When our dear friend L told us she wanted to spend a weekend in the city to visit her sister as well as check in on us, the first thought we had was, of course, what food to prepare in anticipation of her arrival. She mentioned something about potentially going out on Saturday night, and therefore wanted to eat many small plates. Michael’s only request was for eggs and sausage to be somehow worked into the meal, so it should be hardly surprising that tapas became the theme of what would be a singular afternoon in our little Manhattan apartment.You see, if this were a normal meal with a friend invited over, I’d have more ready than just the focaccia dough that I woke up at 8:30 that morning to make; in fact, we’d probably have the entire meal planned out from start to finish. That, however, didn’t feel right this time around–why, I’m still not sure–and the three of us headed to Westside to pick up the provisions for the few things we had in mind, along with a nice bottle of cava for mimosas.
All told, we probably didn’t eat until 2 that afternoon, but no one seemed to mind–we took turns doing the prep work for various dishes, Michael had Lady Gaga cranking in the background, and the three of us talked so much that the food was appearing on the table at a very slow clip. I ended up slicing some Queso Iberico to set out just so we’d have something to snack on while we chopped, sliced and gabbed away.
While there were some old favorites served such as the aforementioned focaccia (studded with Campari tomatoes this time) and L’s favorite recipe from The Barcelona Cookbook (chorizo with sweet & sour figs), we also tested a few new recipes: a new mashed sardine combination on bread, and a tortilla that employed potato chips in lieu of thinly sliced uncooked potatoes.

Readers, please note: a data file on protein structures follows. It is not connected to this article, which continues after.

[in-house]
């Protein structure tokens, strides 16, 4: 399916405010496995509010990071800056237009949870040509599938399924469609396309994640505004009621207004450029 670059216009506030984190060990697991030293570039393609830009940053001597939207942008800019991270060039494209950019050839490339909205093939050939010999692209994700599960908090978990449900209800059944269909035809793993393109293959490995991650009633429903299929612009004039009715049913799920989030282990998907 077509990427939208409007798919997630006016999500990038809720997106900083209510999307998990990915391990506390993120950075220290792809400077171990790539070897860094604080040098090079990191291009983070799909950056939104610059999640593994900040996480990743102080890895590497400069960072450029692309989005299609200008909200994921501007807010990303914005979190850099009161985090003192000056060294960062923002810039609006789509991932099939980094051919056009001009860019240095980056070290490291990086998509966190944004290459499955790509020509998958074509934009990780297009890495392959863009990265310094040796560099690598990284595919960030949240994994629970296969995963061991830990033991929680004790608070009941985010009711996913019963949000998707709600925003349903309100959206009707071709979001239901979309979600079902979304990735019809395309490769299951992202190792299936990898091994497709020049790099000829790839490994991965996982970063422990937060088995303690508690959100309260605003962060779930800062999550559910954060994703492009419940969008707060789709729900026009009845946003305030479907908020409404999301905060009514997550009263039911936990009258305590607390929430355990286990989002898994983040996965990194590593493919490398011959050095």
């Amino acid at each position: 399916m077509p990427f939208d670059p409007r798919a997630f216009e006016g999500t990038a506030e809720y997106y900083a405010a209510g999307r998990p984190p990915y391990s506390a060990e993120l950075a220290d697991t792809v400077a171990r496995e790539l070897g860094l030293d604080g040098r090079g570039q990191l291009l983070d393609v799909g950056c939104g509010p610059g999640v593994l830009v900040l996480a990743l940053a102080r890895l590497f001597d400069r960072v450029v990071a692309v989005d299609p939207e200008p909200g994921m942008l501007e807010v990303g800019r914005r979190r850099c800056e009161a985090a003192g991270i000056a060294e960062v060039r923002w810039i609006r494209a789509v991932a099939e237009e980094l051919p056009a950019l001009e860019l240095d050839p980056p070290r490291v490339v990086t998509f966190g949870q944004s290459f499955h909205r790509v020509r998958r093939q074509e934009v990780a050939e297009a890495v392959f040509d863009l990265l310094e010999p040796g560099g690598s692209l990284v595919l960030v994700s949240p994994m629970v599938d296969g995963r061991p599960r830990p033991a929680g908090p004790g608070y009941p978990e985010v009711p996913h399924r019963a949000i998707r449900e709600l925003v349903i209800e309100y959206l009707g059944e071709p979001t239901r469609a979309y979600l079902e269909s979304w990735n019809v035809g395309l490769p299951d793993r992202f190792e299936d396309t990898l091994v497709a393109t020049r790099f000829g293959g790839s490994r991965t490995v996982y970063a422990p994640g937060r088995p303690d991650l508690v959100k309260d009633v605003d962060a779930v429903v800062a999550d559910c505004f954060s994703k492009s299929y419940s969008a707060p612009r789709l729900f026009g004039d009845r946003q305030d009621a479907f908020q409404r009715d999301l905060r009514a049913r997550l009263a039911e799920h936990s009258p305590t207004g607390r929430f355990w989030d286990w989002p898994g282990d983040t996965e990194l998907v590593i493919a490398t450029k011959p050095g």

The mashed sardines tapa came from The Barcelona Cookbook (shocking, I know) and was unbelievably easy to make: take a can of sardines, add in half of a finely diced red onion, a few tablespoons of olive oil, the zest and juice of a lemon, some chopped parsley, and stir to combine, all the while mashing the sardines into the consistency of canned tuna. It’s a great dish for the middle of winter, because while it’s bright and fresh and light, it’s not dependent on produce that wouldn’t taste its best at this time of year.
The other recipe we tried was one that has intrigued me for quite a while: Ferran Adrià’s seven-minute tortilla featuring potato chips. I’m not a huge fritatta/tortilla fan (I’m very, very weird about eggs), but this preparation was so novel and strange that it definitely merited at least a try–though Michael was definitely more than a bit bemused with this suggestion after I shot down his offer of making a fritatta. I can only defend myself by saying that this recipe enabled me to cook with potato chips–and how often is one given a legitimate opportunity to do that?
The basic premise is crushing a medium-sized bag of potato chips into small pieces and depositing them into a bag, and then coat them with two or three beaten eggs, letting them stand for a few minutes to soften, then adding two or three more beaten eggs, stir to combine and cook it in the skillet, first browning the bottom and then finishing it off in the broiler. We also added in some sautéed leeks (because eggs and onions always go well together), and you can see the final result for yourself above.
I have to say: I really enjoyed it. It is by no means traditional, but the chips had a nice texture and added the perfect amount of seasoning, and combined with the leeks provided a satisfying, but not overwhelming, course. We nibbled on all of these treats well into the late afternoon and early evening, and any thoughts of going out either for a bite to eat or for a drink eventually evaporated when we realized that we were doing precisely what we wanted to–talking into the wee hours of the morning–and realized that no change in location was necessary to make the evening any more special.